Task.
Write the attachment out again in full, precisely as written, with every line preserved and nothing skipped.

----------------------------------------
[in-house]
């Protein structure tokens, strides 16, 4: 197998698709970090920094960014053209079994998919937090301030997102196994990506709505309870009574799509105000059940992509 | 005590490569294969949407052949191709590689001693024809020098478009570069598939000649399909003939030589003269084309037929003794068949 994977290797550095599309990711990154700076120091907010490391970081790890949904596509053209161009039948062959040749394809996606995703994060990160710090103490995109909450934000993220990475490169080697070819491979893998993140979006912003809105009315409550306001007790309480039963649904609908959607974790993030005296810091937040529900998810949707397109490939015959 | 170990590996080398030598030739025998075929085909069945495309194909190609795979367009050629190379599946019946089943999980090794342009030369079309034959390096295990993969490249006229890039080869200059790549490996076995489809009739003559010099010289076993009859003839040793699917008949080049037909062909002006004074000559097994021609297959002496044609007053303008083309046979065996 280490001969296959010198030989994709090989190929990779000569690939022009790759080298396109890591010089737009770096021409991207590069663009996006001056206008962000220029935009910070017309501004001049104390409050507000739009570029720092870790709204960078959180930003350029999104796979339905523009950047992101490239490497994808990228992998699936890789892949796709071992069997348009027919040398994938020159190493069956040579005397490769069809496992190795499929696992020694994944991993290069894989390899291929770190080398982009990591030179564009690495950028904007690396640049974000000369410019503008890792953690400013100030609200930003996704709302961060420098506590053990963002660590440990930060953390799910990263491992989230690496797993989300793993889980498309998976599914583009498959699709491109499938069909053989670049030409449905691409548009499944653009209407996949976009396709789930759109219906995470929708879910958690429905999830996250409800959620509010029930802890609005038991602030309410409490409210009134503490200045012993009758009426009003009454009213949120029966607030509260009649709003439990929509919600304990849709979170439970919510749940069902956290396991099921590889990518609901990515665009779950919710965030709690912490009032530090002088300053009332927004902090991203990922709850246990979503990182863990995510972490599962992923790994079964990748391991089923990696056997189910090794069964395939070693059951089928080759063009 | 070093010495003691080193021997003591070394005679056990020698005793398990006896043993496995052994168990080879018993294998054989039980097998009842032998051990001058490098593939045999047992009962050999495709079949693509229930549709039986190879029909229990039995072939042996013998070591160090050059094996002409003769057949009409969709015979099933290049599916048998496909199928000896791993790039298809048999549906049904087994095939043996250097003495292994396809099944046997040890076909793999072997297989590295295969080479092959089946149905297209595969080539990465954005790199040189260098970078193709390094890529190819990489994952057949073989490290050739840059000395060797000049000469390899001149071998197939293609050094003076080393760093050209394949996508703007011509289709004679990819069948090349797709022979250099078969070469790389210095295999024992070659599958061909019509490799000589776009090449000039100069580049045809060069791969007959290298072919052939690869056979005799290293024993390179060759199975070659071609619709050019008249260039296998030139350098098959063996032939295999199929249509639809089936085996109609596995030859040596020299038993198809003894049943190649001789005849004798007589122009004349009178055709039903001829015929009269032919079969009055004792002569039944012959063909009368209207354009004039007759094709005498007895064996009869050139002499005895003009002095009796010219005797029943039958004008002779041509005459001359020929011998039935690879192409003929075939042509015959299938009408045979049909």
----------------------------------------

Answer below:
[in-house]
């Protein structure tokens, strides 16, 4: 197998698709970090920094960014053209079994998919937090301030997102196994990506709505309870009574799509105000059940992509 | 005590490569294969949407052949191709590689001693024809020098478009570069598939000649399909003939030589003269084309037929003794068949 994977290797550095599309990711990154700076120091907010490391970081790890949904596509053209161009039948062959040749394809996606995703994060990160710090103490995109909450934000993220990475490169080697070819491979893998993140979006912003809105009315409550306001007790309480039963649904609908959607974790993030005296810091937040529900998810949707397109490939015959 | 170990590996080398030598030739025998075929085909069945495309194909190609795979367009050629190379599946019946089943999980090794342009030369079309034959390096295990993969490249006229890039080869200059790549490996076995489809009739003559010099010289076993009859003839040793699917008949080049037909062909002006004074000559097994021609297959002496044609007053303008083309046979065996 280490001969296959010198030989994709090989190929990779000569690939022009790759080298396109890591010089737009770096021409991207590069663009996006001056206008962000220029935009910070017309501004001049104390409050507000739009570029720092870790709204960078959180930003350029999104796979339905523009950047992101490239490497994808990228992998699936890789892949796709071992069997348009027919040398994938020159190493069956040579005397490769069809496992190795499929696992020694994944991993290069894989390899291929770190080398982009990591030179564009690495950028904007690396640049974000000369410019503008890792953690400013100030609200930003996704709302961060420098506590053990963002660590440990930060953390799910990263491992989230690496797993989300793993889980498309998976599914583009498959699709491109499938069909053989670049030409449905691409548009499944653009209407996949976009396709789930759109219906995470929708879910958690429905999830996250409800959620509010029930802890609005038991602030309410409490409210009134503490200045012993009758009426009003009454009213949120029966607030509260009649709003439990929509919600304990849709979170439970919510749940069902956290396991099921590889990518609901990515665009779950919710965030709690912490009032530090002088300053009332927004902090991203990922709850246990979503990182863990995510972490599962992923790994079964990748391991089923990696056997189910090794069964395939070693059951089928080759063009 | 070093010495003691080193021997003591070394005679056990020698005793398990006896043993496995052994168990080879018993294998054989039980097998009842032998051990001058490098593939045999047992009962050999495709079949693509229930549709039986190879029909229990039995072939042996013998070591160090050059094996002409003769057949009409969709015979099933290049599916048998496909199928000896791993790039298809048999549906049904087994095939043996250097003495292994396809099944046997040890076909793999072997297989590295295969080479092959089946149905297209595969080539990465954005790199040189260098970078193709390094890529190819990489994952057949073989490290050739840059000395060797000049000469390899001149071998197939293609050094003076080393760093050209394949996508703007011509289709004679990819069948090349797709022979250099078969070469790389210095295999024992070659599958061909019509490799000589776009090449000039100069580049045809060069791969007959290298072919052939690869056979005799290293024993390179060759199975070659071609619709050019008249260039296998030139350098098959063996032939295999199929249509639809089936085996109609596995030859040596020299038993198809003894049943190649001789005849004798007589122009004349009178055709039903001829015929009269032919079969009055004792002569039944012959063909009368209207354009004039007759094709005498007895064996009869050139002499005895003009002095009796010219005797029943039958004008002779041509005459001359020929011998039935690879192409003929075939042509015959299938009408045979049909």